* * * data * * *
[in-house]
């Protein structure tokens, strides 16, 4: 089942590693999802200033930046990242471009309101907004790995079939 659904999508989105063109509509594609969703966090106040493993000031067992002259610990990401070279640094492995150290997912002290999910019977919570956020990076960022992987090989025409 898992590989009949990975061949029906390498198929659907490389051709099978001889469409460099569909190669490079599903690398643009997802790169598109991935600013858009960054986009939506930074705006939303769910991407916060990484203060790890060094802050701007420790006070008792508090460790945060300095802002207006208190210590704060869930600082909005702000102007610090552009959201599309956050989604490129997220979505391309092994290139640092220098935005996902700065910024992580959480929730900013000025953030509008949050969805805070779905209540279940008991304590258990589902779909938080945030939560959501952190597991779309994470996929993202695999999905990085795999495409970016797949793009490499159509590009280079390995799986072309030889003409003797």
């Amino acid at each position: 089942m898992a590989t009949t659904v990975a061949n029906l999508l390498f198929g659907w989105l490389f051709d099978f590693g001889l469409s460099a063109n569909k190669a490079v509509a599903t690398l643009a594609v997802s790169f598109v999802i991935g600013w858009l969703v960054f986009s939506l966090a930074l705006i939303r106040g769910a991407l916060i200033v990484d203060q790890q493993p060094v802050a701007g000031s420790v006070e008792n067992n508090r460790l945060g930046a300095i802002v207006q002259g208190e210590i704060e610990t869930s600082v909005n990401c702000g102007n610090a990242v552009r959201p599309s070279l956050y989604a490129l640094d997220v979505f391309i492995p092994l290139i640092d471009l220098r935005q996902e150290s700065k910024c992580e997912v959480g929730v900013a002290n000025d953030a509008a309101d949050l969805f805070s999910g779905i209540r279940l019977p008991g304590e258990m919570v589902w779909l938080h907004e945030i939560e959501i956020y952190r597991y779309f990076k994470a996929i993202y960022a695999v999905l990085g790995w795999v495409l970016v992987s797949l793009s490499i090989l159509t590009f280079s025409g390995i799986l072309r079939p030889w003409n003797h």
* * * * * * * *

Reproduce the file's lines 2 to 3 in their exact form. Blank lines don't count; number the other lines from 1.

């Protein structure tokens, strides 16, 4: 089942590693999802200033930046990242471009309101907004790995079939 659904999508989105063109509509594609969703966090106040493993000031067992002259610990990401070279640094492995150290997912002290999910019977919570956020990076960022992987090989025409 898992590989009949990975061949029906390498198929659907490389051709099978001889469409460099569909190669490079599903690398643009997802790169598109991935600013858009960054986009939506930074705006939303769910991407916060990484203060790890060094802050701007420790006070008792508090460790945060300095802002207006208190210590704060869930600082909005702000102007610090552009959201599309956050989604490129997220979505391309092994290139640092220098935005996902700065910024992580959480929730900013000025953030509008949050969805805070779905209540279940008991304590258990589902779909938080945030939560959501952190597991779309994470996929993202695999999905990085795999495409970016797949793009490499159509590009280079390995799986072309030889003409003797």
């Amino acid at each position: 089942m898992a590989t009949t659904v990975a061949n029906l999508l390498f198929g659907w989105l490389f051709d099978f590693g001889l469409s460099a063109n569909k190669a490079v509509a599903t690398l643009a594609v997802s790169f598109v999802i991935g600013w858009l969703v960054f986009s939506l966090a930074l705006i939303r106040g769910a991407l916060i200033v990484d203060q790890q493993p060094v802050a701007g000031s420790v006070e008792n067992n508090r460790l945060g930046a300095i802002v207006q002259g208190e210590i704060e610990t869930s600082v909005n990401c702000g102007n610090a990242v552009r959201p599309s070279l956050y989604a490129l640094d997220v979505f391309i492995p092994l290139i640092d471009l220098r935005q996902e150290s700065k910024c992580e997912v959480g929730v900013a002290n000025d953030a509008a309101d949050l969805f805070s999910g779905i209540r279940l019977p008991g304590e258990m919570v589902w779909l938080h907004e945030i939560e959501i956020y952190r597991y779309f990076k994470a996929i993202y960022a695999v999905l990085g790995w795999v495409l970016v992987s797949l793009s490499i090989l159509t590009f280079s025409g390995i799986l072309r079939p030889w003409n003797h």